Wednesday, January 20, 2016
Happiness secret: aim low and kiss your baby boss
After an impressive run of not napping for more than ten minutes at a time, Ben has gotten into the habit of crashing every night from about 9:30 to 11:30. Um, not the most ideal time—hello, sleeping through the night?—but for now, I'll take it. Because that's two hours when I can get stuff done. At least some stuff.
I have been struggling with this lack of ability to accomplish much of anything, other than taking care of an infant. Yes, yes, that's a Big Deal. But it's been hard to accept that Ben is my very demanding (although super-cute) boss and my time is not my own, especially since I typically try to pack a lot into one day. I've always been that way but I've learned to be hyper-efficient since having kids. Now, I am lucky if I am able to finish one email over the course of a few hours. I find myself grateful for bathroom breaks.
A part of me feels that slowing down the drive that's enabled me to juggle work and kids and their activities and Max's therapy and medical needs and chores and the house and other responsibilities galore means everything is going to fall apart. And that letting go means I'll never be able to grab hold again. These feelings are not at all logical, as feelings tend to be. I've been trying to find a way to contain them that doesn't involve consuming mass quantities of Double Stuffed Oreos.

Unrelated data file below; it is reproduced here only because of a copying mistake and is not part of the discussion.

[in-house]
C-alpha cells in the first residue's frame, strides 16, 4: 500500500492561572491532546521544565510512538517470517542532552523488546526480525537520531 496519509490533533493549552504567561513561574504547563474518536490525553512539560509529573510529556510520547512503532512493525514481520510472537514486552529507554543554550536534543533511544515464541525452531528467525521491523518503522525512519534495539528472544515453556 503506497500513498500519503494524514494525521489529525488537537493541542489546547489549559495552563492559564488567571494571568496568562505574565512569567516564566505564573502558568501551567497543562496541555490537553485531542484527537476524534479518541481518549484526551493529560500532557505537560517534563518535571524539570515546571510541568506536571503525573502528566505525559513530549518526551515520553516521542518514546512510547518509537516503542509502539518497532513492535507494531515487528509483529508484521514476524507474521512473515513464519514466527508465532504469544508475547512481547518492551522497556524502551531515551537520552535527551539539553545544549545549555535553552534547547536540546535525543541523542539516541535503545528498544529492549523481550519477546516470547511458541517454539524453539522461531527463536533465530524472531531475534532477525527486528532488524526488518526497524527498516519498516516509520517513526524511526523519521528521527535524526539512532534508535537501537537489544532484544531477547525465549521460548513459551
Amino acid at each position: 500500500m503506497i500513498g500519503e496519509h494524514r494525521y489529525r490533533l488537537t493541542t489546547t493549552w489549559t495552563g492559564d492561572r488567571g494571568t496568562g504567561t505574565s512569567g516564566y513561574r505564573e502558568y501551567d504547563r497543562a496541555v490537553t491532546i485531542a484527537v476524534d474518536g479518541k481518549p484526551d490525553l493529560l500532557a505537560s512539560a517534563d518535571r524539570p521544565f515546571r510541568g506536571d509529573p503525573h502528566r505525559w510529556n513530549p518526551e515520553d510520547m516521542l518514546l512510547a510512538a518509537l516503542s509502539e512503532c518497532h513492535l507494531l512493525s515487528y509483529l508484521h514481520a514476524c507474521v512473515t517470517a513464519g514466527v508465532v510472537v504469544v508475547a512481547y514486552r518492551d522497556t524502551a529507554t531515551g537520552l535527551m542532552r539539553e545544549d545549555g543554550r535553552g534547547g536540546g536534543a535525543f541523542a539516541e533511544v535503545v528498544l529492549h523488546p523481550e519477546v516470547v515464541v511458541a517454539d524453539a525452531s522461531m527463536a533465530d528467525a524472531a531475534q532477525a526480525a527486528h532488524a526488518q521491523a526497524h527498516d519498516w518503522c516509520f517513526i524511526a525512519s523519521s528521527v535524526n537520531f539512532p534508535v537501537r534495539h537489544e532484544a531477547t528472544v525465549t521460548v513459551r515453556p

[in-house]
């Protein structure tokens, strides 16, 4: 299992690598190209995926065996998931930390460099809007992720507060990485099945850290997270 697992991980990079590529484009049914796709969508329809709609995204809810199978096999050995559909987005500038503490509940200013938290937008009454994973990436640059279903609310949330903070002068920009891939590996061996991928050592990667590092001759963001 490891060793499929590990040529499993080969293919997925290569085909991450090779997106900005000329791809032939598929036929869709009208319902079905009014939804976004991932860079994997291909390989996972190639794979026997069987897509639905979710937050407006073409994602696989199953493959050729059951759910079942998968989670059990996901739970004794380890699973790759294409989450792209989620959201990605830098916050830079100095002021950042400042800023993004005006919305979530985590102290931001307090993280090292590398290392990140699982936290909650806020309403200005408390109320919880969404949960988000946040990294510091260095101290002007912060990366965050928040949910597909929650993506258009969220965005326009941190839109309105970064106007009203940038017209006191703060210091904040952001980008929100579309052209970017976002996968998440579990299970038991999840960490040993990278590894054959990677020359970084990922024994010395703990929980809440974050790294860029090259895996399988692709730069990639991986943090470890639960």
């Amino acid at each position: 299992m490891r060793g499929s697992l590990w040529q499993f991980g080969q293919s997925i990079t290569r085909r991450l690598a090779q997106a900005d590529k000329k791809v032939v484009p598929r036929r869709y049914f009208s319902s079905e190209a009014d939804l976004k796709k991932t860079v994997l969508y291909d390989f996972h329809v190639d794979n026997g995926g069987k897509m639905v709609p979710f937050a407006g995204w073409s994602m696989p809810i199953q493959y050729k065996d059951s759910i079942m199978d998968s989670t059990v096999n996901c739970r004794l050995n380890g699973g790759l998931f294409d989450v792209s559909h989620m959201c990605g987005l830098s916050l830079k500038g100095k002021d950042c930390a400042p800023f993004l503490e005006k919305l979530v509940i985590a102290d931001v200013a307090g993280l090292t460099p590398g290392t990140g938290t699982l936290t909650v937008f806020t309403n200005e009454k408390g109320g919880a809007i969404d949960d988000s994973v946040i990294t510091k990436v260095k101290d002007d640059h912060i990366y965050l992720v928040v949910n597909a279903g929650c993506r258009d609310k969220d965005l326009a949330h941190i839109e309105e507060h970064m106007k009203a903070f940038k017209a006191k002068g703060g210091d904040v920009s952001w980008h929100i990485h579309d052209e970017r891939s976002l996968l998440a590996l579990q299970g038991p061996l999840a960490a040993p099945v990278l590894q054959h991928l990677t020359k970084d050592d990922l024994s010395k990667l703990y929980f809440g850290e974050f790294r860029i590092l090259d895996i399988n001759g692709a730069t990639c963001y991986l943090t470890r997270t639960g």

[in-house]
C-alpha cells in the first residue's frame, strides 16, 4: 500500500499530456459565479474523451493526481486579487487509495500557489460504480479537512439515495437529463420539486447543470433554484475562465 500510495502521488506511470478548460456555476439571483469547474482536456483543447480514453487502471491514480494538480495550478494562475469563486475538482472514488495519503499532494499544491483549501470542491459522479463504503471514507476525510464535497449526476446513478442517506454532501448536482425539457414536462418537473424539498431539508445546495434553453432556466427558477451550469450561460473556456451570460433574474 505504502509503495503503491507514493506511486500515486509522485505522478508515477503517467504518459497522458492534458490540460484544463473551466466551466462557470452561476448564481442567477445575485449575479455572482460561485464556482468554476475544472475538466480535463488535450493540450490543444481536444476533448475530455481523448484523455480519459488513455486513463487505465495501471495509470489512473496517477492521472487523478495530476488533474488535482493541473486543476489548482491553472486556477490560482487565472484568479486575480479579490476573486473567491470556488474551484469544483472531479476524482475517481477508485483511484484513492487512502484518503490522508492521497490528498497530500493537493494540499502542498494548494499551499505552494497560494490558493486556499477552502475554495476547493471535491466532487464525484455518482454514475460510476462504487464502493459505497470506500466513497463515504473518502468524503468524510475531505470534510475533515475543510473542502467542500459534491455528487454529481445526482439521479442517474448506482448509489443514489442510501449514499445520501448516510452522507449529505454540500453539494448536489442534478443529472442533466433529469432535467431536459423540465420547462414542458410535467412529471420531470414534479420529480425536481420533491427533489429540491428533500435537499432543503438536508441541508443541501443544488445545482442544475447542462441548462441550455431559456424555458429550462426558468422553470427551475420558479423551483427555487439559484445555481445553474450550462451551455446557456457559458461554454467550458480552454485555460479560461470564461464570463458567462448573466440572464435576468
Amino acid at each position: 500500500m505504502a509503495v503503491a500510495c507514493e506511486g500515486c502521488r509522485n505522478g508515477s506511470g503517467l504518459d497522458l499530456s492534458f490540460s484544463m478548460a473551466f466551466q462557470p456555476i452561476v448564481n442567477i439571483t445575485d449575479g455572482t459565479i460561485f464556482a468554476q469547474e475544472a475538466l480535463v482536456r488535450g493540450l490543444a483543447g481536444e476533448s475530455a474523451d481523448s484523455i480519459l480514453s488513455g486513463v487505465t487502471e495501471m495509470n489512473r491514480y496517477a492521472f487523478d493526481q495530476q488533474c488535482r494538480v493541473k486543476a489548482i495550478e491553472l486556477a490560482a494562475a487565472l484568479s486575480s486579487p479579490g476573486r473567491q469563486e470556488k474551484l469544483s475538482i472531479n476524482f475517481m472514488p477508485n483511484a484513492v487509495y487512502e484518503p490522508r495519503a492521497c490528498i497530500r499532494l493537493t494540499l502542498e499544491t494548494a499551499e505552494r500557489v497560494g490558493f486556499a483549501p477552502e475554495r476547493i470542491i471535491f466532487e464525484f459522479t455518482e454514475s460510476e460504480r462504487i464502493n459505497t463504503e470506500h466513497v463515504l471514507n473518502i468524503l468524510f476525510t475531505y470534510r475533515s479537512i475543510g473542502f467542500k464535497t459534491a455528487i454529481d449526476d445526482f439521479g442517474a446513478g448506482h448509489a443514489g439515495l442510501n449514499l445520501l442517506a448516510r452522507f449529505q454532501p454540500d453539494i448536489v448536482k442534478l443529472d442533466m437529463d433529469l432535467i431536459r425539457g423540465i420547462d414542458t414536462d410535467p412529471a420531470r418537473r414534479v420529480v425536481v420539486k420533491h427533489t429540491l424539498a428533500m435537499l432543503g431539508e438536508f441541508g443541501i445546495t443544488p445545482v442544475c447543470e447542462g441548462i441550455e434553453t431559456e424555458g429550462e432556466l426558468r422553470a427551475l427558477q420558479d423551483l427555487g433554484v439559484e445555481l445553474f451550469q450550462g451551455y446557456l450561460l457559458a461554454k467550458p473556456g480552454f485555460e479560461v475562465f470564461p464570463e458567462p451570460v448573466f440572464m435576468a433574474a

In the last few days, one thing has brought me some peace of mind: aiming low. Real low. That means I decide that I will put away half a pile of the laundry at the foot of our bed. Not the whole pile, just half. Or I will write two thank you cards for gifts Ben got, that's it. Or I will scan one page of unopened email. Or I will make just one call for planning Max's bar mitzvah, no more. I pick a couple of bite-size tasks per day, and I pull them off.
I haven't fully embraced my reality, and probably won't, but aiming low has helped me feel less stressed about all the stuff I can't get to. It's been rather astounding how accomplished I feel doing so little, like I am Warren Buffet and I have pulled off a billion dollar takeover when all I did was remember to bring up a few rolls of paper towels from the basement.
Of course, I am my own worst taskmaster so nobody gets on my case about the delays and didn't-dos. Never in this life will Dave say to me, "Honey, why haven't you gone through that towering pile of mail on the counter?" It's unlikely the kids will ever remark, "Mommy, I can't believe you haven't tidied up the area formerly known as the living room!"
Nobody cares, except me. And for now, I'm not caring that much.